You’re probably well-aware that Lady Gaga made her silver screen debut in Bradley Cooper’s 2018 remake of A Star is Born (1937), a classic tale of love, loss and fame. You also likely know that Cooper co-wrote, directed and starred in the film. He spent hours learning to sing and play the guitar. You may be wondering why he went through all this trouble to mimic a love story that has already been told three times… and why no one will shut up about it.
The most powerful piece of “A Star is Born” enters the theater with you and remains intact long after you’ve left: the music. The story is told largely through the soundtrack and takes the listener on the all-too familiar toxic trajectory of fame, which Gaga’s character, Ally, experiences over the course of the plot. After meeting the famous country singer, Jackson Mane, in a drag bar, Ally spends the night bonding with him over music and is invited to his show the following evening. She joins Jackson on stage on a whim for their signature duet-turned-Billboard Top 100 hit, “Shallow,” and the audience is immediately captivated by her raw and undiscovered talent.
The soundtrack weaves other hits like “Always Remember Us this Way” among 33 other tracks, which include everything from the film’s dialogue to Gaga humming “Somewhere Over the Rainbow” during the opening credits. It’s not an album you can listen to on shuffle; each audio clip is there to aid in the retelling of Jackson and Ally’s story. Listening to the soundtrack is like looking through an old photo album; it makes you feel like you’re in the theatre watching the events unfold on screen, and it doesn’t skip over a single feeling conveyed through the visual experience.
You can listen to the soundtrack before watching the film and receive a complex preview of the onscreen story, without any of the plot twists being spoiled. The short audio clips like “Parking Lot (Dialogue)” and “First Stop, Arizona (Dialogue)” serve as unorthodox interludes and transitions between big musical numbers like Gaga’s rendition of “La Vie en Rose” and Cooper’s country-rock hit, “Alibi.” The dialogue excerpts also contextualize Ally’s rise to fame and justify the sharp turn the soundtrack takes at track 27 with “Why Did You Do That?,” a song that serves as an homage to all current overproduced pop hits and illuminates the tribulations of being a singer in 2018.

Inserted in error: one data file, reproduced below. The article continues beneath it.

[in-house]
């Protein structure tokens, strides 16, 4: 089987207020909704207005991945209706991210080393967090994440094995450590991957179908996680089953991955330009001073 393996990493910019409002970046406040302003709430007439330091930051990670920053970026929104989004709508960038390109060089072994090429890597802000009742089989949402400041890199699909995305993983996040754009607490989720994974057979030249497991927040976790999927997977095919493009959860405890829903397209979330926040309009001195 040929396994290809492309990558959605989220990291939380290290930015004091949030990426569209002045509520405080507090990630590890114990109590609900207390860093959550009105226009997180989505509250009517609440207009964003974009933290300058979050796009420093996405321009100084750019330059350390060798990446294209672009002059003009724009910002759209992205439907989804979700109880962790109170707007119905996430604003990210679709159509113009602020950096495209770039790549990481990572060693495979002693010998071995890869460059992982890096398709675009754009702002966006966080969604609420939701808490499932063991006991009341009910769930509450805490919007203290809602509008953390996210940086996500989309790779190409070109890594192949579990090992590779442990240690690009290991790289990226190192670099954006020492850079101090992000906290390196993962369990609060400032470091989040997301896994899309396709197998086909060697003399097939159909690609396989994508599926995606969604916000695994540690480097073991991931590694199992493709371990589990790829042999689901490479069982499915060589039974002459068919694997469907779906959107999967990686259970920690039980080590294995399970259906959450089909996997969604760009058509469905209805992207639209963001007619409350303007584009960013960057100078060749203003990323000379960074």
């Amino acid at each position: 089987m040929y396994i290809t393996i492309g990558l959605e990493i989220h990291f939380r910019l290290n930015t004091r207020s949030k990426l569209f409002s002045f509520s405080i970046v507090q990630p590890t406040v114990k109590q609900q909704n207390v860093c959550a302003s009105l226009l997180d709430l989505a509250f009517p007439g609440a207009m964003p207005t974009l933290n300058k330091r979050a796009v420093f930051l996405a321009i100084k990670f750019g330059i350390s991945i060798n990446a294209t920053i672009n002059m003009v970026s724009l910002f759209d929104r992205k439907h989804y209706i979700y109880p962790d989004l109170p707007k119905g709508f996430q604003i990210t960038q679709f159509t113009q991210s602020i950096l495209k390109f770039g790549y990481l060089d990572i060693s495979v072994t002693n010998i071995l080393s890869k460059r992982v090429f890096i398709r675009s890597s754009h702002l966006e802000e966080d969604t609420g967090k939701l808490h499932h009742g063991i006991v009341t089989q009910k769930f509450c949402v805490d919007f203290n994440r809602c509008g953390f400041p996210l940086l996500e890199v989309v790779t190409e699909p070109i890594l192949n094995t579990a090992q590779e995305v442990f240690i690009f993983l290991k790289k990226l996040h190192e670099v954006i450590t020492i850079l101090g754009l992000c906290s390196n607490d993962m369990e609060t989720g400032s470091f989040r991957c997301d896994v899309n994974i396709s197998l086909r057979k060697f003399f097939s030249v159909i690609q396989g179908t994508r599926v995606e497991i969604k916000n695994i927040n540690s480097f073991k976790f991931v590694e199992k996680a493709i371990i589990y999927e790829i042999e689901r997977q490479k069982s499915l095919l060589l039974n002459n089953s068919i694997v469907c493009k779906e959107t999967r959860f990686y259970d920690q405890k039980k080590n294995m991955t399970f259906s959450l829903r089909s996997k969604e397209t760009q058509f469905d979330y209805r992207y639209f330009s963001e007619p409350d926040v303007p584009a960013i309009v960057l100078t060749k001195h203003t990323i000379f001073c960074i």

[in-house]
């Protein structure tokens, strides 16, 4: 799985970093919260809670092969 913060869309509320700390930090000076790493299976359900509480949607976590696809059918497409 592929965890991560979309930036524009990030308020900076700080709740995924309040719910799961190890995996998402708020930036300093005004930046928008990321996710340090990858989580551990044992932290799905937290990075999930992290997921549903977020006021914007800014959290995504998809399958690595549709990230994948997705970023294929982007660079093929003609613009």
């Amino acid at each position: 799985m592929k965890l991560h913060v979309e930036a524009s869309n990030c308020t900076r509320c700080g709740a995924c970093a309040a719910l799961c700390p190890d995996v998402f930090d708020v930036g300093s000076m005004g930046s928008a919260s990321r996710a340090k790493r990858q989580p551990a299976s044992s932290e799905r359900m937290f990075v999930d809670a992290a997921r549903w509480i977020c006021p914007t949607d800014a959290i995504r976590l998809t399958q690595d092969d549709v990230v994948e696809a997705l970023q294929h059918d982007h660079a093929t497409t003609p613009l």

Whether or not you’ve seen the movie twelve times in theaters or not at all, the soundtrack to A Star is Born presents an opportunity to reflect on familiar phenomena conveyed through musical theatre standards and jazz piano, as well as a chance to learn something new. The juxtaposition of old-timey romance and modern music reflects Cooper’s meticulous attempt to preserve the essence of the original film while inserting applicable contemporary plot-lines and songs. Country-folk meets silky ballads, acoustic duets and hollow pop songs that together present a thorough commentary on the music industry in the digital age, all through a heart-wrenching love story of two captivating main characters. Jackson and Ally prove that despite distractions ranging from auto-tune to social media and plastic surgery, honesty and grit will always resonate most with audiences. This rawness is reflected in the movie’s soundtrack, which includes everything from street sounds to studio recordings in an attempt to preserve the integrity of the film. It does so seamlessly and results in a body of music that is far from shallow.